forward and to the side of the body, the opposite arm begins to move to a “beside the body” position. As the ball is released, the opposite arm is extended outward from the body. The faster the bowler rolls the ball, the more to the rear the opposite swings to the rear. Lack of Knee Bend and Correct Upper Body Bend This was an easy pick. More bowlers get this wrong more than any component of their bowling style The usual problem is not bending your sliding knee enough. Since your body posture is higher above the lane surface, the release is automatically higher above the surface. Releasing too high above the lane surface decreases accuracy. When the sliding leg knee is not bent enough with respect to the upper body being bent forward, the shoulders get placed in a position forward of your sliding foot. Because of that, the pivot point that the bowling ball rotates around, at your shoulders, is the most forward component of your upper body other than your head and your release arm. Visualize this excess forward bend at the waist from the top view. Remembering that the pivot at the shoulders allows movement left and right as well as motion forward and backward during the swing of the ball. If you bend too much at the waist and not enough at the sliding knee, the pivot point will be too forward and there will be too much freedom for the arm to be able to swing inward as well as outward from the intended launch angle. With today’s usual lane conditions (drier on the outside than on the inside), it’s that error to the inside that is a major problem. Missing to the outside is usually more forgiving than missing to the inside. Bad Timing “Timing is everything.” That’s a statement that applies very well to the sport of bowling.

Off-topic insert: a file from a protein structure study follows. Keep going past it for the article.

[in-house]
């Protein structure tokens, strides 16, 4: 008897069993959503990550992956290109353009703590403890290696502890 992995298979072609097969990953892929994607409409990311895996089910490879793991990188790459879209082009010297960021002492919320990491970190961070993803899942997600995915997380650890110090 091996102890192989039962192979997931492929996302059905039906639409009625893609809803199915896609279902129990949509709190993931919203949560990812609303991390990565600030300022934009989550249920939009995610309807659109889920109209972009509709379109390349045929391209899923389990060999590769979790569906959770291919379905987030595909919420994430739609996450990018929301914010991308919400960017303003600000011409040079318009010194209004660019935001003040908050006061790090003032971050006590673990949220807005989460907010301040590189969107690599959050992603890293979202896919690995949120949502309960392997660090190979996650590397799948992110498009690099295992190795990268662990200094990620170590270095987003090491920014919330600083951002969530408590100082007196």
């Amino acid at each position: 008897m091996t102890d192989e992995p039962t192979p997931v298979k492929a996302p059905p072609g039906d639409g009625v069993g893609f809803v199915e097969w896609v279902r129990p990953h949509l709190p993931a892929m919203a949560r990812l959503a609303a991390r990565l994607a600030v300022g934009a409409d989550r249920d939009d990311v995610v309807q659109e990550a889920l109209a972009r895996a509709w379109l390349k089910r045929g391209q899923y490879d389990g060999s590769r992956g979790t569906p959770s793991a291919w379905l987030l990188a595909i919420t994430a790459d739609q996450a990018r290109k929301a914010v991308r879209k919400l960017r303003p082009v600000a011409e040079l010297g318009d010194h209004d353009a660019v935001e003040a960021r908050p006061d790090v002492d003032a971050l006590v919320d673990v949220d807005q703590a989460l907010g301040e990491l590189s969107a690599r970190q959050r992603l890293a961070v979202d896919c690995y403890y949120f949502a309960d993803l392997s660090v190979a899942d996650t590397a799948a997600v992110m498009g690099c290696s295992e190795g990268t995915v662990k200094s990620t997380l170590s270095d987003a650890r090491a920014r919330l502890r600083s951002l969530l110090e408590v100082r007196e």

The bowler that has the best timing usually wins. (The correct ball, alignment, speed, location of impact and the angle of attack into the pocket help a little bit also). Timing Points in the 4 and 5 Step Approach: If you consider the first step of a 5 step approach as a step without any ball movement, the two approach styles are the same for the last four steps. The four ball movement steps are exactly the same. Rhythm is probably the biggest asset when developing an approach style. It must include a smooth transition between the timing points with no slowing down at or between those points. Ball Movement Steps Step 1 is completed Ball is at the end of the pushaway (the farthest point forward). Step 2 is completed Ball is near the lowest point in the backswing. Step 3 is completed Ball is at the highest point in the backswing. Step 4 (slide) is completed Ball is released as the sliding foot stops sliding. Ball Movement Step 1: At the completion of step 1, the ball should be at the farthest extent of the pushaway. You will probably be slightly bent at the waist, bending forward. The more you bend forward and the further and quicker you extend the ball out in the push away, the more you will accelerate due to the imbalance. (Your approach will be faster). So, if you are tending to go too fast at this point, slow down the pushaway and take a smaller first step. You now have a bowling ball forward of your body center of gravity and you “fall” forward toward it trying to get back into balance. The bowling ball was pushed out at or to the right side of your body. The imbalance is at the right side of your body. When you begin to take this first ball movement step, you are stepping out on the same side that the ball is being pushed out. You are raising your right foot off the surface of the approach and placing it in the air at the same instant that you are pushing the ball further out toward the side of your body